After days of Twitter messages hinting at action, President Trump targeted social media giants with a new executive order aimed at limiting their legal liability protections. Earlier this week, the President expressed his distaste at being fact-checked by Twitter for tweets surrounding mail-in vote fraud.
With Attorney William Barr present, Trump announced “We’re here today to defend free speech from one of the greatest dangers it has faced in American history,” Trump said before signing the executive order in the Oval Office.
“My executive order further instructed the Federal Trade Commission to prohibit social media companies from engaging in any deceptive acts or practices,”
The order calls for new regulations under Section 230 of the Communications Decency Act. The original act, initiated by a 1996 landmark federal law, exempted online platforms from legal liability for material posted by their users, allowing them to be treated more like publishers.
Moving forward, the regulations would have the potential to expose tech companies like Facebook and Twitter to more civil liability through lawsuits.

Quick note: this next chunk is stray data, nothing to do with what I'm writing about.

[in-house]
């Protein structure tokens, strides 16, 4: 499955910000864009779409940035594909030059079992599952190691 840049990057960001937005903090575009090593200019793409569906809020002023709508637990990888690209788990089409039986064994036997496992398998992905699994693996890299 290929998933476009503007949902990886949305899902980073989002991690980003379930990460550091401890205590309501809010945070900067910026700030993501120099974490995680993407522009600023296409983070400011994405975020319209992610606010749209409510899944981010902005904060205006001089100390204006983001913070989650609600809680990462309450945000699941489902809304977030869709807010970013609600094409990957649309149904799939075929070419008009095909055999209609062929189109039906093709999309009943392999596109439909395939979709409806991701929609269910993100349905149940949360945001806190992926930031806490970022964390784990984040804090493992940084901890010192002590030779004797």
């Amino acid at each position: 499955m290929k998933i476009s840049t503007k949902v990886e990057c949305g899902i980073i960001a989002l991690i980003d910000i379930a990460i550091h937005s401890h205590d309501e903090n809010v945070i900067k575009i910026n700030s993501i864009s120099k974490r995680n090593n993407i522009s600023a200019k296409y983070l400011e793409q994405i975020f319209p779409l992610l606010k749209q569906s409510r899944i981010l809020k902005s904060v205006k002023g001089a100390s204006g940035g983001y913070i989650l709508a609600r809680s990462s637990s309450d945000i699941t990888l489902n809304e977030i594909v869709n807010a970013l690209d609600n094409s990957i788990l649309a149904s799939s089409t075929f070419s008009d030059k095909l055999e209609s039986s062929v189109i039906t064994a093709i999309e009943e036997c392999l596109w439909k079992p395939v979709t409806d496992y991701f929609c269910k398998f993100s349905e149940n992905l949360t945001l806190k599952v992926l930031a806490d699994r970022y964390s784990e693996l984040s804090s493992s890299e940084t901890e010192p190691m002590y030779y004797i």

Trump’s executive order doesn’t repeal Section 230, it sets up a rule-making procedure that will eventually be under the FCC [Federal Communications Commission] to try to get back to the original interpretation and understanding of Section 230.” Barr stated,
“It also empowers the Attorney General to work with state attorneys general to come up with model legislation that addresses this mistake,” Barr said. “And we’re preparing federal legislation, which we’ll be sending over shortly, for the consideration of the Office of Management budget.”
Barr stated that the original law has been “completely stretched” to allow “behemoths who control a lot of the flow of information in our society to engage in censorship of that information and to act as editors and publishers of the material.”
Of note for everyday users of social media platforms who have endured unjust shadow-banning or outright censorship, Trump’s new order calls for a review by the FCC of “unfair or deceptive acts or practices” by Big Tech giants leading to the possibility of the firms forfeiting the protections under Section 230.
When asked by a reporter during the signing of the executive order whether Trump would delete his Twitter account, the president said, “If you weren’t fake. I would do it in a heartbeat. If we had a fair press in this country, I would do that in a heartbeat. There’s nothing I’d rather do than get rid of my own Twitter account.”